Pioneer Family in Two World Wars
contributed by Michael Hall
With all the pomp and ceremony it could muster for a remote corner of New South Wales, the Commonwealth of Australia christened its new capital city Canberra on 12 March 1913.
As this ceremony signified the beginning of a new era in Canberra, the death a few weeks earlier of Henry Phillips in his ninetieth year represented the passing of the pioneering period of our history.
Henry Phillips migrated to Australia in 1853 with his first wife Emma, who died shortly afterwards. He arrived in the Canberra district in about 1860, working for the McDonald family at Uriarra as a sawyer, bookkeeper, teacher and postmaster. In January 1863 Phillips bought 50 acres of land at Uriarra. Legend has it he was acting as a ‘dummy’ for McDonald on a land selection, and later refused to give it up.
In April 1863, Henry married Eliza Dove, nanny for the Reverend Pierce Galliard Smith, at St. John’s Church in Canberra. Family lore has it that he worked on the roof timbers of the church which is perhaps how he and Eliza met. Together they built a home for their family on their acreage at Uriarra which they called Sherwood. Over time added another 442 acres to Sherwood and for 25 years Henry walked to Uriarra homestead each day to fulfill his duties as postmaster, doing so until his eightieth year. Eliza Phillips died in 1922 and is buried with her husband Henry, fittingly for two pioneers, on the slopes of a hill overlooking Sherwood.
Their son George became the mail contractor for the Uriarra district in 1897 as well as running a coach service. He had married Louisa Oldfield in 1896 and by 1901 they had three children; Harry, Vera and Bert. Tragically George was accidentally shot and killed by a ricocheting bullet fired by a family friend, H.F. Cox, during a wallaby drive at nearby Dingo Dell in 1902 and their children were orphaned when Louisa died in 1904. However, they lived with their relatives at Sherwood even after old Henry passed away in January 1913; members of the Phillips family continued to live there until 1926 when it was finally acquired by the owners of Uriarra.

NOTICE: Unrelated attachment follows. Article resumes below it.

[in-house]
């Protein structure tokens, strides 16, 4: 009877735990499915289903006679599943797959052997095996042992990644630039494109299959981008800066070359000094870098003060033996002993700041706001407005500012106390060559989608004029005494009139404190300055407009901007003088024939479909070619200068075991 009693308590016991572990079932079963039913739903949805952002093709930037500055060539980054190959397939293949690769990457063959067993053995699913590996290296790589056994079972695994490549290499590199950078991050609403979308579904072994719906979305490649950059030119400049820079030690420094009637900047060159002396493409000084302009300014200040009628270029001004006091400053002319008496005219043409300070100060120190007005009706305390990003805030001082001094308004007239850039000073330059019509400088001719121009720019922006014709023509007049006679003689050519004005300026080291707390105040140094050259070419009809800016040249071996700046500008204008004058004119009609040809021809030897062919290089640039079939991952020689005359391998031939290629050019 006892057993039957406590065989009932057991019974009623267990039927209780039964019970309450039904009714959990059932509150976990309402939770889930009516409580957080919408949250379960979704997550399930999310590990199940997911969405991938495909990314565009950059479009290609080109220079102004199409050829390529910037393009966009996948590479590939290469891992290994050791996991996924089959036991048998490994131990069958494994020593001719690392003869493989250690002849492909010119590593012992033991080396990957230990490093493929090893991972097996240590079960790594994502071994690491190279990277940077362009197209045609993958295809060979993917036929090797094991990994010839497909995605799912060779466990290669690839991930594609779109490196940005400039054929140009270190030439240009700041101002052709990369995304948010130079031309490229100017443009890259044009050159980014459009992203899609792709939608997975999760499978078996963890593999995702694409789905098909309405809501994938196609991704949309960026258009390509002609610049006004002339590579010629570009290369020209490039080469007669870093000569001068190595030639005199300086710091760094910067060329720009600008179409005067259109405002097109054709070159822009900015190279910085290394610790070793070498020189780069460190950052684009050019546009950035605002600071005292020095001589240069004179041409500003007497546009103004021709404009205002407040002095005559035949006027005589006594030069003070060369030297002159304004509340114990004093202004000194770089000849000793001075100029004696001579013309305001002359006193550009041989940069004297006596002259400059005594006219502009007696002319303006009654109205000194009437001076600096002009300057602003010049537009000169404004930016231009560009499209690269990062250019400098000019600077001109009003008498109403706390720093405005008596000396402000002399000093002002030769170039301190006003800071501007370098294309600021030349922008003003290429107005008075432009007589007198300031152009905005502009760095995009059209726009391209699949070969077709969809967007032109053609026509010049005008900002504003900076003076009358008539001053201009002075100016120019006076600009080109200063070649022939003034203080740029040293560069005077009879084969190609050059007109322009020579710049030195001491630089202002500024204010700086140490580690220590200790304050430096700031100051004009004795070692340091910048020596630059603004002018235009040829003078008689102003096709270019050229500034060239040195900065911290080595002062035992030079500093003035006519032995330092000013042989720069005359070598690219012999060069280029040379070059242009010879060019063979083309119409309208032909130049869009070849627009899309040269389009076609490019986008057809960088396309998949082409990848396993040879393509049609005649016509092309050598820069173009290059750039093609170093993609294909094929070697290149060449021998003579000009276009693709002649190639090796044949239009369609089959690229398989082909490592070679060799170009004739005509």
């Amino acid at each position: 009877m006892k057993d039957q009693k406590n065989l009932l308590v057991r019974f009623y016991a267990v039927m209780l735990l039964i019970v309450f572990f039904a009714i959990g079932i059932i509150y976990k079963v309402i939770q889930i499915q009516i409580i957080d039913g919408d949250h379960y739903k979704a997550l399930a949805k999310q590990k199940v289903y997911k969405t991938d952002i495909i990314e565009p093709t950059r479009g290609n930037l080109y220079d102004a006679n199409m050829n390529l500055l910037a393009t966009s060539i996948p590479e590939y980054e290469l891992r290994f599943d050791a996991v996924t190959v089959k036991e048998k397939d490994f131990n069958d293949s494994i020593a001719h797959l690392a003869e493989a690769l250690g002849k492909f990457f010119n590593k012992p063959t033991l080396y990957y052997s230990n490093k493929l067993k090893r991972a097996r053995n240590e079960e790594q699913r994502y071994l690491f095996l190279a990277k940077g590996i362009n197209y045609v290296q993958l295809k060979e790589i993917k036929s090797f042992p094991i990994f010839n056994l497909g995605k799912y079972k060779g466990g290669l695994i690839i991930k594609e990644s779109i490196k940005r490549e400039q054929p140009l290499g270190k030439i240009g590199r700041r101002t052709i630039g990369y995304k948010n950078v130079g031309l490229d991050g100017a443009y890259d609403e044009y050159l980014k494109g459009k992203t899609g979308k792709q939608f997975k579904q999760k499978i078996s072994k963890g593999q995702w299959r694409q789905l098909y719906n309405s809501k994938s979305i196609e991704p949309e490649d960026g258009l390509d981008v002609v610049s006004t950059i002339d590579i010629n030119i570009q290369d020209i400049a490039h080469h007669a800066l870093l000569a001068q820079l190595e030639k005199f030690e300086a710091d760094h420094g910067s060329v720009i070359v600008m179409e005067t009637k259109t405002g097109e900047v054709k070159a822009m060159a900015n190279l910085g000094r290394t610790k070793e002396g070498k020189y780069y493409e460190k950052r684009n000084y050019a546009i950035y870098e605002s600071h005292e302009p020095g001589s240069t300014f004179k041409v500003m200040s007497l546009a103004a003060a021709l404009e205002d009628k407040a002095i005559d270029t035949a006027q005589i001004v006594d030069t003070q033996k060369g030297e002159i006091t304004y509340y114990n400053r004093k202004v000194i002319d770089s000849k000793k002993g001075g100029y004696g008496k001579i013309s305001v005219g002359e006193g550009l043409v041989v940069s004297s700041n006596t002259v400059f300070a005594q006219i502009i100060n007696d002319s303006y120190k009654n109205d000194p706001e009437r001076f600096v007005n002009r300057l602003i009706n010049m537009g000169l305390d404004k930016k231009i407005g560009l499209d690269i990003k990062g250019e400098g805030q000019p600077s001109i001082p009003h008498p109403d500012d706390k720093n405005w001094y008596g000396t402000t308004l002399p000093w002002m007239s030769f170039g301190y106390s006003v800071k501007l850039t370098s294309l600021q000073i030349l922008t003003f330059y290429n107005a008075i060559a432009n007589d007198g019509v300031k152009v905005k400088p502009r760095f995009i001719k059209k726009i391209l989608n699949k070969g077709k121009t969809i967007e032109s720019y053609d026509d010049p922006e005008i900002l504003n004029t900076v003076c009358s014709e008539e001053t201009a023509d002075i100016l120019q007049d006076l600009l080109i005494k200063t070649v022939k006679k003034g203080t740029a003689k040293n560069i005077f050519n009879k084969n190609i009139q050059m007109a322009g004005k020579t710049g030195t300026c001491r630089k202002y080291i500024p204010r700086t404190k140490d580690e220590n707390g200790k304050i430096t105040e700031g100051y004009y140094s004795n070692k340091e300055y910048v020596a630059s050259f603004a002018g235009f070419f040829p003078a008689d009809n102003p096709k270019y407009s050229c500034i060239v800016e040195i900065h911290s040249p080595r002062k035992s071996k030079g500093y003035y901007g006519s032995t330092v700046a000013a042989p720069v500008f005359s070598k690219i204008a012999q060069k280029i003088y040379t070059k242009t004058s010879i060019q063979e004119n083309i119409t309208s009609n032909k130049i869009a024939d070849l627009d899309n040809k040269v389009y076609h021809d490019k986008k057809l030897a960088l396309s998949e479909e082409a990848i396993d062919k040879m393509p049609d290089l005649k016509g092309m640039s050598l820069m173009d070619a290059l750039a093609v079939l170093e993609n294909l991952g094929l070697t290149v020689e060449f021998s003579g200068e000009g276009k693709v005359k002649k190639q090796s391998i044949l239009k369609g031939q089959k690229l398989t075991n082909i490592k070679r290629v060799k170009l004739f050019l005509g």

When World War 1 began Harry Phillips enlisted as soon as he turned eighteen, joining the 53rd Battalion in France at the end of June 1916. His was an unhappy war. Regular attacks of scabies, as well as haemorrhoids, boils and piles caused by the unsanitary conditions of trench life saw him hospitalised on half a dozen occasions. Despite this, Harry served with his unit in battles at Beaumetz in March 1917 and Polygon Wood in September 1917. He was shot in the left thigh during fighting near Villers-Bretonneux in France in April 1918 but recovered and rejoined the 53rd Battalion in August 1918 just prior to the attack on Péronne. This time he wasn’t as lucky.
Harry was shot in both legs, the right one fracturing severely resulting in it being amputated to the thigh. A bout of diphtheria compounded his misery before he returned home. However, Harry sought to live as normal a life as possible. He married Dolly Rutledge in December 1921 and they raised their family at Port Kembla where Harry got a job as a clerk at the steelworks. His great nephew remembers how he would amuse kids in the family by swinging his artificial leg back and forth before sending one of them off to get some sewing machine oil. Then he would theatrically oil the hinge to remove the squeak and sigh, ‘Ah that feels better’.